Myrmecology is a branch of entomology focusing on the scientific study of ants. Some early myrmecologists considered ant society as the ideal form of society and sought to find solutions to human problems by studying them. Ants continue to be a model of choice for the study of questions on the evolution of social systems because of their complex and varied forms of eusociality, their diversity and prominence in ecosystems has made them important components in the study of biodiversity and conservation. Ant colonies are studied and modeled for their relevance in machine learning, complex interactive networks, stochasticity of encounter and interaction networks, parallel computing, other computing fields; the word myrmecology was coined by William Morton Wheeler, although human interest in the life of ants goes back further, with numerous ancient folk references. The earliest scientific thinking based on observation of ant life was that of Auguste Forel, a Swiss psychologist, interested in ideas of instinct and society.
In 1874 he wrote a book on the ants of Switzerland, Les fourmis de la Suisse, he named his home La Fourmilière. Forel's early studies included attempts to mix species of ants in a colony, he compared them with the structure of nations. Wheeler looked at ants in a new light, in terms of their social organization, in 1910 he delivered a lecture at Woods Hole on “The Ant-Colony as an Organism,” which pioneered the idea of superorganisms. Wheeler considered the sharing of food within the colony as the core of ant society; this was studied observing how it spread in the colony. Some, such as Horace Donisthorpe, worked on the systematics of ants; this tradition continued in many parts of the world until advances in other aspects of biology were made. The advent of genetics, ideas in ethology and its evolution led to new thought; this line of enquiry was pioneered by E. O. Wilson. Ants are studied by engineers for biomimicry and by network engineers for more efficient networking, it is not known how ants manage to avoid congestions and how they optimize their movements to move in most efficient ways without a central authority that would send out orders.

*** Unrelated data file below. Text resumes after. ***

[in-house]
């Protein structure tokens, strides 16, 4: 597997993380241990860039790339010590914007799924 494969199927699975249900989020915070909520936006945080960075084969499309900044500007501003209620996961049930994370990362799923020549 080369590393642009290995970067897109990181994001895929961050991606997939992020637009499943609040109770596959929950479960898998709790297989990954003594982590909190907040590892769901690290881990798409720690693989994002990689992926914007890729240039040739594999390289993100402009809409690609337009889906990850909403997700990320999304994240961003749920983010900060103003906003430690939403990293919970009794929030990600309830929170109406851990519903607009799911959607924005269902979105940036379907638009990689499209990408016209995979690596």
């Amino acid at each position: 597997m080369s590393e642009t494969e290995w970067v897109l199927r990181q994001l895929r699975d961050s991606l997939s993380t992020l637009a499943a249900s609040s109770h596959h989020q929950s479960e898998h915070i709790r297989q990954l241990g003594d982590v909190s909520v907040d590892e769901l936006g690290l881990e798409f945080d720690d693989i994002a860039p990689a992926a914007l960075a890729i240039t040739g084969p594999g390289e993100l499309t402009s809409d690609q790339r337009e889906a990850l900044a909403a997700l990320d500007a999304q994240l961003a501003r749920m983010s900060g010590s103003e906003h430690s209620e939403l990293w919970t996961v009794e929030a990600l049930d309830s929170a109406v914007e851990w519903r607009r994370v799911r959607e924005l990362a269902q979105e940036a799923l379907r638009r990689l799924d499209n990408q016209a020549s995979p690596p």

There have been many applications in structure design and networking that have been developed from studying ants, but the efficiency of human-created systems is still not close to the efficiency of ant colonies. The black and white 1954 Warner Bros. movie Them! Describes the visiting expert Dr. Harold Medford from the Department of Agriculture in Washington DC as a myrmecologist. Note: Names are listed alphabetically. Ernest André, French entomologist Thomas Borgmeier, German-Brazilian theologian and entomologist William L. Brown, Jr. American entomologist Giovanni Cobelli, Italian entomologist, director of the Rovereto museum Arthur Charles Cole, Jr. American entomologist Walter Cecil Crawley, British entomologist William Steel Creighton, American entomologist Horace Donisthorpe, British myrmecologist, named several new species Carlo Emery, Italian entomologist Johan Christian Fabricius, Danish entomologist, student of Linnaeus Auguste-Henri Forel, Swiss myrmecologist, studied brain structure of humans and ants Émil August Goeldi, Swiss-Brazilian naturalist and zoologist William Gould, described by Horace Donisthorpe as "the father of British myrmecology" Robert Edmond Gregg, American entomologist Thomas Caverhill Jerdon, British physician and botanist Walter Wolfgang Kempf, Brazilian myrmecologist Heinrich Kutter, Swiss myrmecologist Nicolas Kusnezov as Nikolaj Nikolajevich Kuznetsov-Ugamsky Pierre André Latreille French entomologist Sir John Lubbock, wrote on hymenoptera sense organs William T. Mann, American entomologist Gustav Mayr, Austrian entomologist and professor in Pest and Vienna, specialised in Hymenoptera Carlo Menozzi as Carlo Minozzi, Italian entomologist William Nylander, Finnish botanist, micologist and myrmecologist Basil Derek Wragge-Morley, research included genetics, social behaviour of animals, the behaviour of agricultural pests Fergus O'Rourke, Irish zoologist Julius Roger, German physician and folklorist Felix Santschi, Swiss entomologist Theodore Christian Schneirla, American animal psychologist Frederick Smith, worked in the zoology department of the British Museum from 1849, specialising in the Hymenoptera Roy R. Snelling, American entomologist credited with many important finds of rare or new ant species Erich Wasmann, Austrian entomologist Neal Albert Weber, American myrmecologist John Obadiah Westwood, English entomologist and archaeologist noted for his artistic talents William Morton Wheeler, curator of invertebrate zoology in the American Museum of Natural History, described many new species Donat Agosti, Swiss entomologist Cesare Baroni Urbani, Swiss ant taxonomist Murray S. Blum, American chemical ecologist, an expert on pheromones Barry Bolton, English ant taxonomist Alfred Buschinger, German myrmecologist Henri Cagniant, French myrmecologist John S. Clark, Scottish myrmecologist Cedric Alex Collingwood, British entomologist